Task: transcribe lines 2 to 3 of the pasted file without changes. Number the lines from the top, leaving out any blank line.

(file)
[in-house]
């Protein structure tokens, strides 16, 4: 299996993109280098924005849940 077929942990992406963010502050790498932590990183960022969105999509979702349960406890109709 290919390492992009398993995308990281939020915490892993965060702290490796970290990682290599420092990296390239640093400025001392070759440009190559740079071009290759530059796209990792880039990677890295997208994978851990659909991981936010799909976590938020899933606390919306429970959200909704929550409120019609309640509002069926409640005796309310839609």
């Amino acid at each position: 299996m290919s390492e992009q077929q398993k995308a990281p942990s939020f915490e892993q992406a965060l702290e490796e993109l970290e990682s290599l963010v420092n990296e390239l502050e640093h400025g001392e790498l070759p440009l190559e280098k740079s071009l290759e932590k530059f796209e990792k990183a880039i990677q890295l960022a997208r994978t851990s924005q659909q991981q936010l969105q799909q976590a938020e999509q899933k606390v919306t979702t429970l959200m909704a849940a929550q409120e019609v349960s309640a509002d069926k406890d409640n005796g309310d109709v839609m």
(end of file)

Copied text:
């Protein structure tokens, strides 16, 4: 299996993109280098924005849940 077929942990992406963010502050790498932590990183960022969105999509979702349960406890109709 290919390492992009398993995308990281939020915490892993965060702290490796970290990682290599420092990296390239640093400025001392070759440009190559740079071009290759530059796209990792880039990677890295997208994978851990659909991981936010799909976590938020899933606390919306429970959200909704929550409120019609309640509002069926409640005796309310839609």
């Amino acid at each position: 299996m290919s390492e992009q077929q398993k995308a990281p942990s939020f915490e892993q992406a965060l702290e490796e993109l970290e990682s290599l963010v420092n990296e390239l502050e640093h400025g001392e790498l070759p440009l190559e280098k740079s071009l290759e932590k530059f796209e990792k990183a880039i990677q890295l960022a997208r994978t851990s924005q659909q991981q936010l969105q799909q976590a938020e999509q899933k606390v919306t979702t429970l959200m909704a849940a929550q409120e019609v349960s309640a509002d069926k406890d409640n005796g309310d109709v839609m």